The School of Anxiety


I took me over 10 years to finish college.  That gives you kind of an idea of how old I am; I don’t like to brag about my age though.  For me finishing school was not easy.  Some of that stemmed from my laziness, my self esteem, but a lot of it came from my anxiety.

Being in college classes is so different than being in high school classes.  You can go through all of your college classes and never make a single friend, and that is okay.  However, social norms make you think that this is not okay, at least if you live here in the USA.  You are supposed to make lifelong friends in college, start networking for your future career.

A lot of my other friends actually made a lot of friends in school.  I did not though.  I made one good friend at my first university.  By the time that I finally graduated I made another friend in one of my random community college classes.  The fact that I made no friends in my university classes made me feel like there was something wrong with me, it still does sometimes.

I was just so scared that no one would like me that I refused to make myself open to people.  I was never the first to volunteer for groups or when you had to work with a partner.  Even if I did the reading, which rarely happened, I never wanted to talk in class.  If I had one of those really mean teachers that picked on quiet students I would be secretly killing them with my brain waves.

For about the first 5 years in my college career I pretty much let my behaviors control me.  I could not finish classes.  I would either drop classes or just not go at all.  Eventually I had to set up a system where I would pay for the class myself first.  If I passed the class my parents would pay me back.  If not, well the money was gone.  At the time I was living on my own in Boston, I only worked in a retail job so money was tight.  It was my hope that this would help to motivate me to at least finish my classes, even if I did not always get an A or B.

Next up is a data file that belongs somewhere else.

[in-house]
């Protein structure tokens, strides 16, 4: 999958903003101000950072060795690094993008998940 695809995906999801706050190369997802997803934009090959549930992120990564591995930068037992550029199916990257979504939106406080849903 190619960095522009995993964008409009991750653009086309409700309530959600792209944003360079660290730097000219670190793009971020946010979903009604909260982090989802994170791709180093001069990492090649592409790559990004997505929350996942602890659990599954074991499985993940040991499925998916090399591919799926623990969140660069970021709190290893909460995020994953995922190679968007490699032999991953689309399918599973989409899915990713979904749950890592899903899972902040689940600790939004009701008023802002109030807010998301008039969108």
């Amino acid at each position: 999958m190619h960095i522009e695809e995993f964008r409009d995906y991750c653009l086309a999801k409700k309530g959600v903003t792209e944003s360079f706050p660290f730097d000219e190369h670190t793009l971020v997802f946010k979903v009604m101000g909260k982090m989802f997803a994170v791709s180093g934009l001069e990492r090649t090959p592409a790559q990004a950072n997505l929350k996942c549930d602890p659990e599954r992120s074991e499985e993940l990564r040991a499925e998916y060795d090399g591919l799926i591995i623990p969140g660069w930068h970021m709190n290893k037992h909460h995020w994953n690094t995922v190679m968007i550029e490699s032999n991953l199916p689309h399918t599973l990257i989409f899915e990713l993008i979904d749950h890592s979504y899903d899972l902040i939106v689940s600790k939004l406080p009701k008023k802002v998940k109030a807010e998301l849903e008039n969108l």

It worked for a time, however after awhile I started to think, okay, I can do this.  Then I would fall behind in a class and just stop going because my anxiety over the class got so bad that I just figured that it would be better if I didn’t even go.

Then, and this is going to sound really silly, I started to watch a television show called Judging Amy, it was on re-runs on TNT.  I had seen it before but never really paid attention to it.  When I watched it I saw that one of the characters on the show was a social worker.  I kept watching and decide that was what I wanted to do.  So I went back to the community college that I had been going to in Boston and setup an appointment to talk to one of the advisors there.

I wanted to be a social worker because I thought I could help other people who are like me.  Also, because I could speak for those who did not have a voice, for the people who got lost in the system.  As I did more research on what a social worker did I became more convinced that this was what I wanted to do with my life.

My mother was not thrilled by this idea; social workers do not make a lot of money.  My father did not say anything, he just listened to me.  I never told either of them that I got the idea from a TV show, I think that would have really freaked them out.

Anyway, as I did my research I realized that I was going to have to do an internship in order to become a Licensed  Clinical Social Worker and that I was going to have to get a Masters degree.  I did not even have an Associates degree for all of the college work I had done.  So I looked at my life, I decided that I always said that I wanted to move back to hometown, and that doing my internship in Boston did not make sense since I would be having to get my license somewhere else.

It took a year and half of careful planning but I finally managed to pack up my life and move myself back to my hometown.  Then after that I had to wait another year so that I would be able to pay the in state tuition for my community college.  While that was going on I got a new job and had a really great boss who was very encouraging of me finishing school.